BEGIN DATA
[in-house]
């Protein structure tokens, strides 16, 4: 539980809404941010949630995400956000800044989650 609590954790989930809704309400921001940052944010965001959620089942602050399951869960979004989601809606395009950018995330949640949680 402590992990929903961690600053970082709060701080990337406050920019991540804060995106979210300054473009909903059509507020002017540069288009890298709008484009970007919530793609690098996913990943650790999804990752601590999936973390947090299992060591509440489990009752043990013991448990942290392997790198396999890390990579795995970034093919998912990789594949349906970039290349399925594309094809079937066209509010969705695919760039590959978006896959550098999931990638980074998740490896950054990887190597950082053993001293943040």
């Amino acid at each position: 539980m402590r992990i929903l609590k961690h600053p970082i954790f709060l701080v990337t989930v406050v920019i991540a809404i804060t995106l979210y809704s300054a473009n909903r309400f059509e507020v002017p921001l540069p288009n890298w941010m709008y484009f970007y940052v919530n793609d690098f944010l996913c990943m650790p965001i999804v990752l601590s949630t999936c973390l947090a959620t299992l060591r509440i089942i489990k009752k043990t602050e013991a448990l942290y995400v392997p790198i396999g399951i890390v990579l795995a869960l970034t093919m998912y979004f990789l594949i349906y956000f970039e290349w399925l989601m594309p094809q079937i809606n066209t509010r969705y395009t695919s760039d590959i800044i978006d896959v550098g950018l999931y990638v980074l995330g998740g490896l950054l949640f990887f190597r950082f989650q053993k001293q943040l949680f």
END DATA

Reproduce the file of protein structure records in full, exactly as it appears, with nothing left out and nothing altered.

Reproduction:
[in-house]
């Protein structure tokens, strides 16, 4: 539980809404941010949630995400956000800044989650 609590954790989930809704309400921001940052944010965001959620089942602050399951869960979004989601809606395009950018995330949640949680 402590992990929903961690600053970082709060701080990337406050920019991540804060995106979210300054473009909903059509507020002017540069288009890298709008484009970007919530793609690098996913990943650790999804990752601590999936973390947090299992060591509440489990009752043990013991448990942290392997790198396999890390990579795995970034093919998912990789594949349906970039290349399925594309094809079937066209509010969705695919760039590959978006896959550098999931990638980074998740490896950054990887190597950082053993001293943040």
């Amino acid at each position: 539980m402590r992990i929903l609590k961690h600053p970082i954790f709060l701080v990337t989930v406050v920019i991540a809404i804060t995106l979210y809704s300054a473009n909903r309400f059509e507020v002017p921001l540069p288009n890298w941010m709008y484009f970007y940052v919530n793609d690098f944010l996913c990943m650790p965001i999804v990752l601590s949630t999936c973390l947090a959620t299992l060591r509440i089942i489990k009752k043990t602050e013991a448990l942290y995400v392997p790198i396999g399951i890390v990579l795995a869960l970034t093919m998912y979004f990789l594949i349906y956000f970039e290349w399925l989601m594309p094809q079937i809606n066209t509010r969705y395009t695919s760039d590959i800044i978006d896959v550098g950018l999931y990638v980074l995330g998740g490896l950054l949640f990887f190597r950082f989650q053993k001293q943040l949680f």